There’s been a growing number of businesses who, in a naive attempt to stop a potential crime, declare themselves to be gun free zones. Doing so makes law-abiding citizens sitting ducks and instant victims for criminals who, by virtue of definition, do not obey the law.
It’s bad enough to deny a law abiding citizen their Second Amendment constitutional rights, but one worker at Chuck E. Cheese took the stripping away of gun rights to an entirely new and ridiculous level.
A worker at Chuck E. Cheese in Bowling Green, Kentucky refused to allow a police officer to be in the restaurant because she had her gun. While the officer was not in full uniform, she was wearing a marked police polo shirt which clearly identified her as law enforcement. The popular children’s pizza joint had a “No Firearms” sign posted on the door as allowed by Kentucky law.
But, one would think such a policy did not apply to police officers.
Chuck E. Cheese’s headquarters Public Relations Chair Alexis Lynn addressed what happened at the Bowling Green location. She said, “Our firearms policy does not apply to officers in uniform. We do have a firearms policy for civilians and off duty non-uniformed officers, but officers in uniform are always welcome to bring in their firearms.” They said the entire situation was a misunderstanding of policy that should never have happened.
As for the police, Edmonson County Sheriff Shane Doyle shared, “I was upset, I was shocked for that officer and also for all the patrons there because you know if you have an obvious police officer and they’re wearing police clothing, then I don’t understand what the problem would be having someone like that, with the training and experience of a police officer, into an establishment.”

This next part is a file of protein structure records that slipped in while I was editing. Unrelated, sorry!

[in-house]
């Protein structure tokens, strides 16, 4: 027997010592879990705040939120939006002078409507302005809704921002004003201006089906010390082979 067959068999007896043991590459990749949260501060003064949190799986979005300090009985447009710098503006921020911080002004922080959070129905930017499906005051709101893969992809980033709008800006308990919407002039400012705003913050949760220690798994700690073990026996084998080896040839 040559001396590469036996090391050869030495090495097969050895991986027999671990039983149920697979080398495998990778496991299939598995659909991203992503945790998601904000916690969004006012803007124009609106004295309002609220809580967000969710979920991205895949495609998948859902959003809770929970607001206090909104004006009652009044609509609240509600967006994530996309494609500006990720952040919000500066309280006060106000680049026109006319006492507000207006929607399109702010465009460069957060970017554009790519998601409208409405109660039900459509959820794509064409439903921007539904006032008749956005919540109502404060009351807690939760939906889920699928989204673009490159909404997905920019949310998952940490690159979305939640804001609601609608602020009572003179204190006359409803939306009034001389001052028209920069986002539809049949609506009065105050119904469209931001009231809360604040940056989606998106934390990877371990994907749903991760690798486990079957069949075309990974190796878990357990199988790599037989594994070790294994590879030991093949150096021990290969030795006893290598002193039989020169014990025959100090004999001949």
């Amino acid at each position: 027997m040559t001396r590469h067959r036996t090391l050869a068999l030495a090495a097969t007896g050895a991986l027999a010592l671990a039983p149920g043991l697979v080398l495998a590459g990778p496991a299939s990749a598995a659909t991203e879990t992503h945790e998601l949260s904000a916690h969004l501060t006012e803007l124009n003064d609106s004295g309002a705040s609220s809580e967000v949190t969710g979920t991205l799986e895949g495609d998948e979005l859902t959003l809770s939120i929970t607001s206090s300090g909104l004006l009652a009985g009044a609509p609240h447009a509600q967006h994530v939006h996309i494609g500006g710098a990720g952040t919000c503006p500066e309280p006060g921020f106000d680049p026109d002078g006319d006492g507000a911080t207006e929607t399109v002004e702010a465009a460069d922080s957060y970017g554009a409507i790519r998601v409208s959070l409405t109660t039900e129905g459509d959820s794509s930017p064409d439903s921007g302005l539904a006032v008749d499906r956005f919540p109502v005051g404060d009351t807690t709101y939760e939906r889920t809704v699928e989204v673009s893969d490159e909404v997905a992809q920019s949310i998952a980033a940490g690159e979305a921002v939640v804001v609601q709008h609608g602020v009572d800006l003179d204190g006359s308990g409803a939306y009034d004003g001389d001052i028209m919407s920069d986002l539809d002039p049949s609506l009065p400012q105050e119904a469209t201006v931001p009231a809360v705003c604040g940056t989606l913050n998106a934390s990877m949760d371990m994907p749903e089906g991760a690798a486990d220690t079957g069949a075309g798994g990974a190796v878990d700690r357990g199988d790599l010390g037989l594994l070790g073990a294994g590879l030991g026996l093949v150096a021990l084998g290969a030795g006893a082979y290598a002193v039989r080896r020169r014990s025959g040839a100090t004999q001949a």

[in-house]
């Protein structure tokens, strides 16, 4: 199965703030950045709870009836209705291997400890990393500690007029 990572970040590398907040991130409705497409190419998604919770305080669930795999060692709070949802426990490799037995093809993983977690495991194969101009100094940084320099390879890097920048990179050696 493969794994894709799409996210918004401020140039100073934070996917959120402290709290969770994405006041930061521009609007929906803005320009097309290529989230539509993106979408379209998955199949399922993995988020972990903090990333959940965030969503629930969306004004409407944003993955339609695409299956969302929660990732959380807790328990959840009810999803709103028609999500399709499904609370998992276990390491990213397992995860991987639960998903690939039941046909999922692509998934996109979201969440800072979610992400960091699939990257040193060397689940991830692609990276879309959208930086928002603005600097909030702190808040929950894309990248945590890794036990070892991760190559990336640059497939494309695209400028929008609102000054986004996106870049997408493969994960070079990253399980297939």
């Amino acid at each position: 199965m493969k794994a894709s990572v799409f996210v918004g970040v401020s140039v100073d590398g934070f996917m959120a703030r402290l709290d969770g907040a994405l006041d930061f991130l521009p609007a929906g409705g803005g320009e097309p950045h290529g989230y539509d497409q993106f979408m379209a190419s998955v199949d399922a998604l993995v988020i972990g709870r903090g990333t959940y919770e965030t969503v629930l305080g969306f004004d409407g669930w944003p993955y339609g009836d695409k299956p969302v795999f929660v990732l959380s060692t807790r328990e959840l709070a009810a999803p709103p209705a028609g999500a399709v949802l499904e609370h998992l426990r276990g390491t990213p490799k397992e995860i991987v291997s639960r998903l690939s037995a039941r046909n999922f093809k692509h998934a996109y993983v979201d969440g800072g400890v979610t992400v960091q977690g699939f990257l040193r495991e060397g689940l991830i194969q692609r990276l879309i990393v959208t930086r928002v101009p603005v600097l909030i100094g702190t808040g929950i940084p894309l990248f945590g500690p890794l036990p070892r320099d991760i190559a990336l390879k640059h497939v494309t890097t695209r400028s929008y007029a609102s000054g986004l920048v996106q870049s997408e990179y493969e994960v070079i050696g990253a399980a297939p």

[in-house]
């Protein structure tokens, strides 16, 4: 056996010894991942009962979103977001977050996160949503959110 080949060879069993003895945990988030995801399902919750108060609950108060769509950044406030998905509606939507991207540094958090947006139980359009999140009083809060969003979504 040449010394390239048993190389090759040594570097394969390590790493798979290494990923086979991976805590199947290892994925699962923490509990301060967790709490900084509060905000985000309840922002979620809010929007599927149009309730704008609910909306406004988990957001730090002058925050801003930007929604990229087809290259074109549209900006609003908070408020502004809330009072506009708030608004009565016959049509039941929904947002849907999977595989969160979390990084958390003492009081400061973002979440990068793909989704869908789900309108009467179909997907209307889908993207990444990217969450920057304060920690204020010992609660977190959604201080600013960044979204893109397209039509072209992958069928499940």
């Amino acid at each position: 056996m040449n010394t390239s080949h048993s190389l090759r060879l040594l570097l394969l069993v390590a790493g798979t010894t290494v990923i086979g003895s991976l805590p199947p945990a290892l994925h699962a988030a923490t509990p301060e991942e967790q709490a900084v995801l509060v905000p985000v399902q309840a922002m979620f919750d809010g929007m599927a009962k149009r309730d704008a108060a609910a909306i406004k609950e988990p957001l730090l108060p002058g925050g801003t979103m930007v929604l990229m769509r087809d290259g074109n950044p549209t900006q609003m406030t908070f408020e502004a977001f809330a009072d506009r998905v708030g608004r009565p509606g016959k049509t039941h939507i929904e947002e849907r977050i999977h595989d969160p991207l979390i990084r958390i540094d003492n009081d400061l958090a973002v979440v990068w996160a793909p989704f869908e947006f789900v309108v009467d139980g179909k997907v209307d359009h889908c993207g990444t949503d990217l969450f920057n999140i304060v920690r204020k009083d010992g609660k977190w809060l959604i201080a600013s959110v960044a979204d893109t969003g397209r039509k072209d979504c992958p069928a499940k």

Doyle added that not only should the marked police polo shirt been enough to satisfy the employee in identifying the officer as law enforcement, he indicated that the officers should have been allowed to be in the establishment with their weapon even if she was off-duty. “Kentucky State Law allows us to carry anywhere in the state of Kentucky except for federal buildings and that’s basically the only place,” stated Doyle.
In addressing the excuse that the worker turned the officer away due to a misunderstanding of policy, Doyle said that it is a training issue and believes that management should have been aware of both the policy and the law.
“Chuck E. Cheese’s is a great establishment, been around a long time and like I said my family we go to Chuck E. Cheese’s on a regular basis and I’m not going to say I’m never going to go since they’ve corrected this issue and they’ve come out with what their actual policy is, that’s fine I’m not going to boycott that restaurant. But everybody needs to be aware of what the laws are and everybody needs to understand that somebody who is trained and qualified to carry a weapon, they’re there to help people.”